“If it was up to me, I’d do a project with A Boogie and Lil TJay and then we’d go on tour after that, that’s outta here. The main 3 melodic artists in the city, not to knock anyone as there are so many dope ass artists coming out but ya’ll know who got it”.
When Lil Tjay came out, he got comparisons to A Boogie, you did too.
“Yeah I did too but I had to break out of it, that’s why I starting making use of my Hispanic roots, getting back to culture. I dropped like 2 projects in two months, they couldn’t tell me nothing after that. Not to be cocky but in the most humble way possible but after we had bidding wars, I remember A Boogie brought me out to perform for him and I literally had A&R’s from different labels telling me why I should go to them and it was like wow[…]me and Boogie have had our own separate conversations just off of him bigging me up in a crazy way, he showed me mad love, said I’m what the city was missing.
“He doesn’t realise how big he is in NY, New Yorkers love him, especially in the Bronx, he’s like Toronto’s Drake. He got it. Just like how I got it now and just to hear that come from somebody, its crazy, I worked hard for this”.
2019 was undeniably J.I’s breakthrough year. It saw the release of his Platinum certified record “Need Me”. It has amassed over 151Million+ streams on Spotify alone. Sampling Mya & Jay Z’s “Best Of Me”, although done very tastefully it’s an earlier example of the sample culture that is rife in music right now.
You sampled Jay Z and Mya on “Need Me”, in a very creative way that’s more reminiscent of what people did in the past. In today’s society theres a lot of sampling going on, it’s a bit more straight forward now. What do you think about that?
“You cant be mad at it, in the early 2000s late 90s, you had to be 1 of 1 to get a record deal, 1 of 1 to make it out. Yeah people were making it out, but now there’s Youtube, people can find their own beats. In NY, before 2019, before me, before Pop Smoke, before all these artists start coming out, before Cardi B, they were downplaying NY. They said Atlanta got it, Cali got it and before you knew it, all these drill artists came out, we stamped the city back. This is the tristate of hip hop”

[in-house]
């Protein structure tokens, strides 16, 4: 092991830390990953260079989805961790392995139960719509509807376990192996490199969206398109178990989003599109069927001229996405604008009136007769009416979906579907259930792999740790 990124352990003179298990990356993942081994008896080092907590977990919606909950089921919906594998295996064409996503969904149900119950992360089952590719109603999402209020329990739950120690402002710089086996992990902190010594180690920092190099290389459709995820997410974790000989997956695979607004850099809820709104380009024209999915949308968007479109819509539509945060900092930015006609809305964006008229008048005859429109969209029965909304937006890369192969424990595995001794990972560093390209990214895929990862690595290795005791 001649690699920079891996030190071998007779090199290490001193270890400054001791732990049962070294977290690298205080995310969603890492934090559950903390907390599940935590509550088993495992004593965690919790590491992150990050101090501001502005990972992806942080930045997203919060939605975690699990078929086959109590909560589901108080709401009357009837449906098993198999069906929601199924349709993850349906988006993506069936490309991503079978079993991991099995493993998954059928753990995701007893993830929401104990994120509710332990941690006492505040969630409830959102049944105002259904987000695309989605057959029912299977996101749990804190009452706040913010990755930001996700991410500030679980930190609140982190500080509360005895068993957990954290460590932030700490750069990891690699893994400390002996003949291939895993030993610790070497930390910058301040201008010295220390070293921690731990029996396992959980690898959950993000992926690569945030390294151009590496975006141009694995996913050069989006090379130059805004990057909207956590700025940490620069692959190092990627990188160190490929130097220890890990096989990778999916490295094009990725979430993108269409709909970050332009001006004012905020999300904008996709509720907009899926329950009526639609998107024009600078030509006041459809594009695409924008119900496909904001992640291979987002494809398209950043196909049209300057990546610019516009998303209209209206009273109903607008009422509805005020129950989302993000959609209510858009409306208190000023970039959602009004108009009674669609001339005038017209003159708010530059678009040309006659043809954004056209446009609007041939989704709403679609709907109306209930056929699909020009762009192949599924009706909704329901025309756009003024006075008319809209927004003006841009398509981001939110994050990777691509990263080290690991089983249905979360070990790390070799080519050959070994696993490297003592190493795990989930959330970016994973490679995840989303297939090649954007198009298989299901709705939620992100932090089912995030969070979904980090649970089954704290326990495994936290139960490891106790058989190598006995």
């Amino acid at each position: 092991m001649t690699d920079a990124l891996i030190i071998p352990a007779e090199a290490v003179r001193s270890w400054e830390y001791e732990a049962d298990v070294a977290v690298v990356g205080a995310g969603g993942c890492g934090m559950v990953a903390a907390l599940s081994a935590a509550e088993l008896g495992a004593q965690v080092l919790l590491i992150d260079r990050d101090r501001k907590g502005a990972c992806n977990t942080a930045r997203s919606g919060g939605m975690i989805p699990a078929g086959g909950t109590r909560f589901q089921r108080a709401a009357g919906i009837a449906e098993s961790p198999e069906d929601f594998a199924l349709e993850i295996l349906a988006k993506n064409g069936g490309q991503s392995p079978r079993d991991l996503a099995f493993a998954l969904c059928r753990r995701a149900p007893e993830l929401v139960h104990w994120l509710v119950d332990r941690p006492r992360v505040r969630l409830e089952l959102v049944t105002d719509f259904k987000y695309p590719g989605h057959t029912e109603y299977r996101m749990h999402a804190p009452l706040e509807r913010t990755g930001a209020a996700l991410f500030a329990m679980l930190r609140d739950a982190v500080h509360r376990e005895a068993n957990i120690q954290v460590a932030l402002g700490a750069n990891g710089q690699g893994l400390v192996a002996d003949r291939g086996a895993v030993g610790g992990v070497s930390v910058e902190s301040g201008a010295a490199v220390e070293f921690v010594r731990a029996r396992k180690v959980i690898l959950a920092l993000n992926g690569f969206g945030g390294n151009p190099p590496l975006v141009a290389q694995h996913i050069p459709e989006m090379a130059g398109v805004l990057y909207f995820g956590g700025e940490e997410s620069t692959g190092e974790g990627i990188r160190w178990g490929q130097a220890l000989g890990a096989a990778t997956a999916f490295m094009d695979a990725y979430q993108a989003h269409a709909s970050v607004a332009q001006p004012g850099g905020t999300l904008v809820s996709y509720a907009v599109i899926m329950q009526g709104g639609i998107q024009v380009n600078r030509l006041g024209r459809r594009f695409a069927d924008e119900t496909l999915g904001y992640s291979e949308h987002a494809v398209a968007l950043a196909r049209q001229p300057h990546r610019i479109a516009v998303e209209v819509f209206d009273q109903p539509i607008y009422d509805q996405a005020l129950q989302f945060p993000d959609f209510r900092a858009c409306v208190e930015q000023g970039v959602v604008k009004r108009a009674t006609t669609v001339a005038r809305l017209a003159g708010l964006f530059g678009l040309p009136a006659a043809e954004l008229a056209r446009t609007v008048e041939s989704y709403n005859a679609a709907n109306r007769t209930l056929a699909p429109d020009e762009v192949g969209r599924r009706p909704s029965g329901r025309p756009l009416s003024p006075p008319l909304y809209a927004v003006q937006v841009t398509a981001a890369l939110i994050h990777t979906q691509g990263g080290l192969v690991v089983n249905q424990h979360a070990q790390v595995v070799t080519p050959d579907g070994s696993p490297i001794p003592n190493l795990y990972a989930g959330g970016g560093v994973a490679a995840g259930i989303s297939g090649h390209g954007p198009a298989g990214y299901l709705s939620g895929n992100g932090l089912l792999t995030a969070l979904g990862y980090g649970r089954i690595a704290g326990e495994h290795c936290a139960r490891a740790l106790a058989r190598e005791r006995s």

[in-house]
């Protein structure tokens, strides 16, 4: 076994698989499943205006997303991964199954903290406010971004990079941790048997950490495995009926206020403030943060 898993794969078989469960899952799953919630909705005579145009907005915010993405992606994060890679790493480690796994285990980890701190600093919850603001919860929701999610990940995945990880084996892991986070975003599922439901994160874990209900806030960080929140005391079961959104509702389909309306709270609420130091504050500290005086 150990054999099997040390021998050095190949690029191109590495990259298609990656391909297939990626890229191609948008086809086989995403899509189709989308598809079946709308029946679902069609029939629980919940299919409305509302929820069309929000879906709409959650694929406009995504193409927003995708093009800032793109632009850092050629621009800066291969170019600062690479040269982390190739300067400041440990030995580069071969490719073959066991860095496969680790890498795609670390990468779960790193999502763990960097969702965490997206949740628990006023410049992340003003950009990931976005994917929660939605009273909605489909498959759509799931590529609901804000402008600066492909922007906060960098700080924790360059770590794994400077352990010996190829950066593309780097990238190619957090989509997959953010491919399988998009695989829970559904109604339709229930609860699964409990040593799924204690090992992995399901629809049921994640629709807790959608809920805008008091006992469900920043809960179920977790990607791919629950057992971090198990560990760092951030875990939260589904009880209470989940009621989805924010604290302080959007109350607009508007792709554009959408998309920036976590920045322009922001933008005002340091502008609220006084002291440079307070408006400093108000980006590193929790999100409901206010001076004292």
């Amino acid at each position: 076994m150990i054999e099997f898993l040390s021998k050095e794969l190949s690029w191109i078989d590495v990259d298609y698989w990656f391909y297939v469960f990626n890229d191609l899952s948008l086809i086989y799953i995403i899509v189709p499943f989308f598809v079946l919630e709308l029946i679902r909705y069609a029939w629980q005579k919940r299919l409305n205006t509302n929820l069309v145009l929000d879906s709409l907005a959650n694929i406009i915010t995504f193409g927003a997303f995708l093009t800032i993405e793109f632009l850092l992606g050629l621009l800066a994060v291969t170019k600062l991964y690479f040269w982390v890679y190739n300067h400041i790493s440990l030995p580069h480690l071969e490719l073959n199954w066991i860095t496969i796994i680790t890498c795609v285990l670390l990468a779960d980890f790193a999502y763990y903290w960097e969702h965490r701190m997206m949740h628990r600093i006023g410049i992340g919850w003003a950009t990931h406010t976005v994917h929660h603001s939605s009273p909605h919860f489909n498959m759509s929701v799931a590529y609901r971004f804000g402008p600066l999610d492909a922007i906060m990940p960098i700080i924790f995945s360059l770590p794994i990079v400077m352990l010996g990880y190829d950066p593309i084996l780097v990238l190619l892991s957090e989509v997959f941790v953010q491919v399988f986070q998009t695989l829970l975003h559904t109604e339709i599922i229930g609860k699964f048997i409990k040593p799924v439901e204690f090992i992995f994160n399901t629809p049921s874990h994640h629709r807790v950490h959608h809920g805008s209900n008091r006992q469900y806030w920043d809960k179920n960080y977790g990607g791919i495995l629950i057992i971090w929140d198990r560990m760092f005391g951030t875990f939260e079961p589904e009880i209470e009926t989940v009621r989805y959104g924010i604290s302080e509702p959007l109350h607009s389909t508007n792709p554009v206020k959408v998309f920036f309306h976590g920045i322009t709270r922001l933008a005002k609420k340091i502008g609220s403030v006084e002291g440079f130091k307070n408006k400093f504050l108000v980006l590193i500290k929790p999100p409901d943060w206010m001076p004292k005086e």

2019 also seeing the release of first and second volumes of Rivera’s Hood Life Krisis mixtape series. Hood Life Krisis Vol 1 featuring “Need Me”, “Blame On Me”. Vol 2 headed up by T.O.K sampled track “When You Cry”.
Another notable sample you’ve used is from “When You Cry”. An interesting use of a classic Jamaican anthem. Is that something you grew up listening to?
“Yes! A lot of people when I first came out were like what’s JI’s ethnicity and although I’m heavy on being Hispanic, my mother called me like a week ago and told me I’m part Nigerian too and I’m also Caribbean. But it was a household record, would hear my mother play it whilst cleaning, at my families crib, I love it, we grew up on this”.
2020 saw the New Yorker complete the Hood Life Krisis trifecta with Vol 3 landing. Looking towards A Boogie Wit Da Hoodie for the sole feature on “R&B Shit”. The birth of the Welcome To GStar EP coming later that year and calling on guest verses from the likes of Lil Durk and Myke Towers.
In terms of EPs, you’ve had a few. It’s something that we can appreciate that artists do, you’re not scared to release projects. In terms of releasing how do you go about it, do you just drop or is it more calculated?
“I try to cater to my fanbase, I try to cater to the rest of the world as well because when I make music it needs to come from me, its need to be authentic and real but also needs to be put out in a way that people can understand and relate to it. When I’m in project mode, I’m just focused, I’m always pushing myself to go hard, I feel like the more consistent you are, that’s what the game is. Consistency is key. Only Adele can take years to drop and still be as hot, you need to be consistent because theres so may people coming out”.
Speaking highly on his Hispanic heritage, it’s clear its something J.I is adamant about pushing through his music. A bi-lingual talent, tracks like “Sufficente” and “Splanglish (ft. Myke Towers)” a nod to his Puerto Rican roots.
How did the single with Myke Towers come about?
“Myke Towers was my manager’s artist at the time so that was an easy connection, he was already in tune. He sent me the record and I said oh its outta here. I remember I went to Puerto Rico when I dropped it, I went to the beach and I heard them playing it and it was like wow, that’s crazy. On HLK theres another Spanish song “Sufficiente”, that’s my favourite. That’s my song! But you have to do that, it’s for the people, my people. I want them to know I embrace you, I’m not ashamed. That’s why I make reggae music too”.
Do you have other Latin songs tucked away or any other Puerto Rican artists you’re working with?
“We got more plans on the way. Theres a few Caribbean artists I’m working with, I’ll give you a hint, she’s huge right now, got a record with Megan Thee Stallion. I linked up with her through her producer Rvssian, me and him have been going back and forth, he goes crazy so we gon work that out”.